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Improving Organizational Performance

President Obama has expressed his intention that VA be transformed into a 21st century organization, and Secretary Shinseki has expressed his commitment to making VA "people centric, results driven, and forward looking." My suggestion is to expand on the Secretary's vision by increasing VA's use of the Baldrige Criteria to measure and improve organizational performance.

Currently, VA uses the Baldrige Criteria as the basis for the Secretary's Robert W. Carey Performance Excellence Awards Program. The Baldrige Criteria are organized into seven categories: leadership; strategic planning; customer focus; workforce focus; process management; measurement, analysis, and knowledge; and results. And the Baldrige Criteria are built upon core values and concepts of visionary leadership, customer-driven excellence, organizational and personal learning, valuing workforce members and partners, agility, focus on the future, managing for innovation; management by fact, societal responsibility, focus on results and creating value, and a systems perspective.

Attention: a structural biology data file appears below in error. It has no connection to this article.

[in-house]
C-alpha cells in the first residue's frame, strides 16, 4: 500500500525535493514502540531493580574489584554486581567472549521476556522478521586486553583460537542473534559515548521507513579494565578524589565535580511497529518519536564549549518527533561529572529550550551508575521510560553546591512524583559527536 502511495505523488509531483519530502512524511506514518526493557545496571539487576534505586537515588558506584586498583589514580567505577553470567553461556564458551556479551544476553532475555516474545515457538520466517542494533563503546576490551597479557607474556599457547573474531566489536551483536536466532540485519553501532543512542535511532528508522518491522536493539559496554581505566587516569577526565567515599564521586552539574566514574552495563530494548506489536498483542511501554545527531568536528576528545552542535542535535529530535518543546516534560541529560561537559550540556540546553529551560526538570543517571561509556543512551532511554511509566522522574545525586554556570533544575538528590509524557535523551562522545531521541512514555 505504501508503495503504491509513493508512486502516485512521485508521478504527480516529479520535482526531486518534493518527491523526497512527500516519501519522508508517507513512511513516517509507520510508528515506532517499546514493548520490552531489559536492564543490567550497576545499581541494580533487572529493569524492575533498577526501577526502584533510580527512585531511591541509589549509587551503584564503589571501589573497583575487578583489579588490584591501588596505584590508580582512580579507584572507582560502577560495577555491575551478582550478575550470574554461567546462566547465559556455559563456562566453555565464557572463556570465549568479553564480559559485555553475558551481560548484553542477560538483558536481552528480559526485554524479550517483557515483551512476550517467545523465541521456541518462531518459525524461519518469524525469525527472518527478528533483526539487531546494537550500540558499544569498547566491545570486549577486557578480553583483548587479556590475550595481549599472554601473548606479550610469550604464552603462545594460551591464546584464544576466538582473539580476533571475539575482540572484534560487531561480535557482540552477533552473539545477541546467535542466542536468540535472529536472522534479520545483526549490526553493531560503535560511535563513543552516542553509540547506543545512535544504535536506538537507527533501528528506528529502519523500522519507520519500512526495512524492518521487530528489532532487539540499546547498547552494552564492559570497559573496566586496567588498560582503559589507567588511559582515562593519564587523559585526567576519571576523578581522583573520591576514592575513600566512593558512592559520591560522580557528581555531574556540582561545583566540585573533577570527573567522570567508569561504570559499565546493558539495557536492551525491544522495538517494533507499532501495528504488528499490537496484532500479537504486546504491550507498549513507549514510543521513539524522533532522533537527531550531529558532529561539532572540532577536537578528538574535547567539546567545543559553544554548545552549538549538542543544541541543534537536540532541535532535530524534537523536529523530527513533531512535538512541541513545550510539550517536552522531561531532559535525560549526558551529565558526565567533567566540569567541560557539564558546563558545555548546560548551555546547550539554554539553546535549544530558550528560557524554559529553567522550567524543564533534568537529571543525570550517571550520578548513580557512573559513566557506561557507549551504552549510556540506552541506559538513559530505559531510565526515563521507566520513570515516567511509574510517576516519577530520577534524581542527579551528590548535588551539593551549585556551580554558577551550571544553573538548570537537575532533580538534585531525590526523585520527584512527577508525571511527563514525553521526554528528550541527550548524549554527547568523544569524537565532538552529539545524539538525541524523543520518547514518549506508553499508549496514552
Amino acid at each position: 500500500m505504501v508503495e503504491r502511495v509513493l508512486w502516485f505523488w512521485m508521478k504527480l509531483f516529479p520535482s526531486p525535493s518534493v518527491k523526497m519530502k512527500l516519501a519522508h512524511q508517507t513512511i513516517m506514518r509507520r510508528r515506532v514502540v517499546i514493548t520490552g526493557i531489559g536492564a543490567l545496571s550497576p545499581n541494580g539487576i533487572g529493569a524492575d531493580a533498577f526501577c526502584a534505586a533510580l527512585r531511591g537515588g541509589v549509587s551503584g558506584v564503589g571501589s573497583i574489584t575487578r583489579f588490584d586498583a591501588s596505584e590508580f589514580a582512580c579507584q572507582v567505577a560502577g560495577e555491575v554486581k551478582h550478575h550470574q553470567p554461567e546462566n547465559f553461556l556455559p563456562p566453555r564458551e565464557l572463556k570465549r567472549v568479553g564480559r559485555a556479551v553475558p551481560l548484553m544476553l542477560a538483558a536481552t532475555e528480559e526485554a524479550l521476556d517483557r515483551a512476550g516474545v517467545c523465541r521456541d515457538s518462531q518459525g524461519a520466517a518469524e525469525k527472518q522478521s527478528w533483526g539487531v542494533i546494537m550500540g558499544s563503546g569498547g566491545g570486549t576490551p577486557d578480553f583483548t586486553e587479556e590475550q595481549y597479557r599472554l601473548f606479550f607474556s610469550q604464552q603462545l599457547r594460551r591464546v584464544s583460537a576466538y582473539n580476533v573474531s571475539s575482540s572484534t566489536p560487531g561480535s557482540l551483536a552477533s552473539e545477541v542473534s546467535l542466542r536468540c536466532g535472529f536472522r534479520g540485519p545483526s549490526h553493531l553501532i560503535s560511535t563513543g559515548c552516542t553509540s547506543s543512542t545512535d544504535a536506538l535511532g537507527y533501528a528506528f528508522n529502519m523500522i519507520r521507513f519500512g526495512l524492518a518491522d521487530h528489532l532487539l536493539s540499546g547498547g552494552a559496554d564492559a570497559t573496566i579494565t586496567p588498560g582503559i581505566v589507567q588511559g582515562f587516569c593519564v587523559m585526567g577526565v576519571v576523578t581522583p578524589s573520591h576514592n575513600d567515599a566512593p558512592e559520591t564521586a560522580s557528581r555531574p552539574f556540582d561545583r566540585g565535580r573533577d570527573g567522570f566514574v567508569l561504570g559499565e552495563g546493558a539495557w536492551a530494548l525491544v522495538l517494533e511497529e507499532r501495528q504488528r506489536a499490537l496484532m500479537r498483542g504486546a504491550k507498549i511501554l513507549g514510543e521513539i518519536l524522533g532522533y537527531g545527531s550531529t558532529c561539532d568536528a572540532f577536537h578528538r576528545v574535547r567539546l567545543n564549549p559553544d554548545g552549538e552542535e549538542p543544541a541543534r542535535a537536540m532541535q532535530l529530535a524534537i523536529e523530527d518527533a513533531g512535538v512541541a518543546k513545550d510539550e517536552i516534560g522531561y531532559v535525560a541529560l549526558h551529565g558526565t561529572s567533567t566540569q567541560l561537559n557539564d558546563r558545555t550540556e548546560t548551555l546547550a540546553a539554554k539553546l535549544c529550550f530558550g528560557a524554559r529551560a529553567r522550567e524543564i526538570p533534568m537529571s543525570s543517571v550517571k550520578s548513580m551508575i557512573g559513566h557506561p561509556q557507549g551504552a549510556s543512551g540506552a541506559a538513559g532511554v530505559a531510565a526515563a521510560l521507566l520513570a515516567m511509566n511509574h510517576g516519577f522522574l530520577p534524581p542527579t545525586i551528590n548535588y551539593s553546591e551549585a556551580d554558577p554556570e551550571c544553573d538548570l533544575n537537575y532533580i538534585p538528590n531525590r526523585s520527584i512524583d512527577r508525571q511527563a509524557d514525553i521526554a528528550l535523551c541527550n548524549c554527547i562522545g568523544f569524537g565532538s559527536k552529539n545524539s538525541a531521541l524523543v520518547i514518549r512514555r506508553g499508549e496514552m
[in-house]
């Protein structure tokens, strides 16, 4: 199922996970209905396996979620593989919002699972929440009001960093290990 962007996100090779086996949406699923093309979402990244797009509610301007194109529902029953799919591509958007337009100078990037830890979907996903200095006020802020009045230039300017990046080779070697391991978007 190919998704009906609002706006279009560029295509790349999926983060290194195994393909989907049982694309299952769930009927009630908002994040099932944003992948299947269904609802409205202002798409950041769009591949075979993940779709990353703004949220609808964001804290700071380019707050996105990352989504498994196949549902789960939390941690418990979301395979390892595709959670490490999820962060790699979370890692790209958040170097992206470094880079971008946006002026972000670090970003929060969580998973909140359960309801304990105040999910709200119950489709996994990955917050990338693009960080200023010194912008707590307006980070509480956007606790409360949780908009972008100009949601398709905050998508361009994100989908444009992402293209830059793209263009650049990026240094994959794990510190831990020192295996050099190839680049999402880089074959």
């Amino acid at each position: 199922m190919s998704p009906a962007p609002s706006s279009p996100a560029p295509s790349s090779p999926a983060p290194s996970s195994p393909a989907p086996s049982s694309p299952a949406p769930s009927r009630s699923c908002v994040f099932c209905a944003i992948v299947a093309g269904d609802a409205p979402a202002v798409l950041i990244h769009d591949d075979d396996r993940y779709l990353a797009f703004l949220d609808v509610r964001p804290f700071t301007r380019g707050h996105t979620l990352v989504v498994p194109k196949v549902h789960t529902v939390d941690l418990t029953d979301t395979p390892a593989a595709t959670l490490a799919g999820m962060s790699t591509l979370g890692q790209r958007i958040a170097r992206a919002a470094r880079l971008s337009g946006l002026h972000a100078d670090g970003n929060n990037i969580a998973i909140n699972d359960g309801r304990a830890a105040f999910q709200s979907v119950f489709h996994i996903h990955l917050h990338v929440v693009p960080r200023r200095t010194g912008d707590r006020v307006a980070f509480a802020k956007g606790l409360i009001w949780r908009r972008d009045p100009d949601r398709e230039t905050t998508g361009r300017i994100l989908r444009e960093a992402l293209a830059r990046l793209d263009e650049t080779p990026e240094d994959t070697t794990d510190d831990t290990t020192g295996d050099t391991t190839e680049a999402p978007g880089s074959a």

Increasing VA's use of the Baldrige Criteria to measure and improve organizational performance would provide an integrated approach to organizational performance management.


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    Actually I believe it needs to be taken even one further step than just Baldrige. Having participated in many of the Baldrige National Award Assessments it quickly became clear that the only thing that seemed to matter in Baldrige criteria was that procedures were documented and updated (which is really all that Baldrige criteria require). There is no provisions in Baldrige to ensure that the procedures documented were the "best procedures" and may have even been counterproductive procedures; as long as they were documented though was all that mattered. There have been Baldrige National Award recipients that probably shouldn't have received the award because the quality of the end product or service is not measured in Baldrige (Cadilac and Merrill-Lynch Credit comes to mind). By itself, Baldrige criteria alone are not sufficient to provide true VA value-enhancing programs. I suggest that further research on true Quality measurement application be done by VA and applied more along the lines of some "dashboards" being used today by the Fortune 100 to truly measure that the VA has both the best processes and is acheiving customer satisfaction. Such "dashboard" end results should be available for public viewing.